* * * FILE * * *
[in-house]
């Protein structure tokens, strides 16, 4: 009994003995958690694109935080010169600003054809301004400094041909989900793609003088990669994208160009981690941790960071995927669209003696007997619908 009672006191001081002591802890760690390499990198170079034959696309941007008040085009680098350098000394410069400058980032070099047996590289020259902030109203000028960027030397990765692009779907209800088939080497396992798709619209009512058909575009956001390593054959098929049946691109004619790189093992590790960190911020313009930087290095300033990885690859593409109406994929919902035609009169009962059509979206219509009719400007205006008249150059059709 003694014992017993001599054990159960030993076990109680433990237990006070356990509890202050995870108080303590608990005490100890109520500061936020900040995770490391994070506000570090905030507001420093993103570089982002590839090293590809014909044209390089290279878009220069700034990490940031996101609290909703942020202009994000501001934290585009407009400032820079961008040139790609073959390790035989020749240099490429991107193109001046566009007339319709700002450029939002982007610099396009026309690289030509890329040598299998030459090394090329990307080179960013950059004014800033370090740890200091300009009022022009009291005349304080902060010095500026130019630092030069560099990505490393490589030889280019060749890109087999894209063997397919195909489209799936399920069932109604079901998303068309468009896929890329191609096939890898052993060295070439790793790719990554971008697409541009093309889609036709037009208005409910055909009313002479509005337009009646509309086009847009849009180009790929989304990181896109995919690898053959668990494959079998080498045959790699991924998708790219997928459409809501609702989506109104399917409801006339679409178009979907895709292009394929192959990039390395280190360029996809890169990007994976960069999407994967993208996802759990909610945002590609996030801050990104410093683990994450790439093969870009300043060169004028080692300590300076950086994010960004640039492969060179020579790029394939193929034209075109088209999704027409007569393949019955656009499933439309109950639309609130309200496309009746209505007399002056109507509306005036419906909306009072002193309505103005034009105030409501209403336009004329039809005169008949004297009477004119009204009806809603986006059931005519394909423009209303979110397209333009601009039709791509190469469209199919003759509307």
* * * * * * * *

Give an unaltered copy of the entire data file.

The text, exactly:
[in-house]
């Protein structure tokens, strides 16, 4: 009994003995958690694109935080010169600003054809301004400094041909989900793609003088990669994208160009981690941790960071995927669209003696007997619908 009672006191001081002591802890760690390499990198170079034959696309941007008040085009680098350098000394410069400058980032070099047996590289020259902030109203000028960027030397990765692009779907209800088939080497396992798709619209009512058909575009956001390593054959098929049946691109004619790189093992590790960190911020313009930087290095300033990885690859593409109406994929919902035609009169009962059509979206219509009719400007205006008249150059059709 003694014992017993001599054990159960030993076990109680433990237990006070356990509890202050995870108080303590608990005490100890109520500061936020900040995770490391994070506000570090905030507001420093993103570089982002590839090293590809014909044209390089290279878009220069700034990490940031996101609290909703942020202009994000501001934290585009407009400032820079961008040139790609073959390790035989020749240099490429991107193109001046566009007339319709700002450029939002982007610099396009026309690289030509890329040598299998030459090394090329990307080179960013950059004014800033370090740890200091300009009022022009009291005349304080902060010095500026130019630092030069560099990505490393490589030889280019060749890109087999894209063997397919195909489209799936399920069932109604079901998303068309468009896929890329191609096939890898052993060295070439790793790719990554971008697409541009093309889609036709037009208005409910055909009313002479509005337009009646509309086009847009849009180009790929989304990181896109995919690898053959668990494959079998080498045959790699991924998708790219997928459409809501609702989506109104399917409801006339679409178009979907895709292009394929192959990039390395280190360029996809890169990007994976960069999407994967993208996802759990909610945002590609996030801050990104410093683990994450790439093969870009300043060169004028080692300590300076950086994010960004640039492969060179020579790029394939193929034209075109088209999704027409007569393949019955656009499933439309109950639309609130309200496309009746209505007399002056109507509306005036419906909306009072002193309505103005034009105030409501209403336009004329039809005169008949004297009477004119009204009806809603986006059931005519394909423009209303979110397209333009601009039709791509190469469209199919003759509307």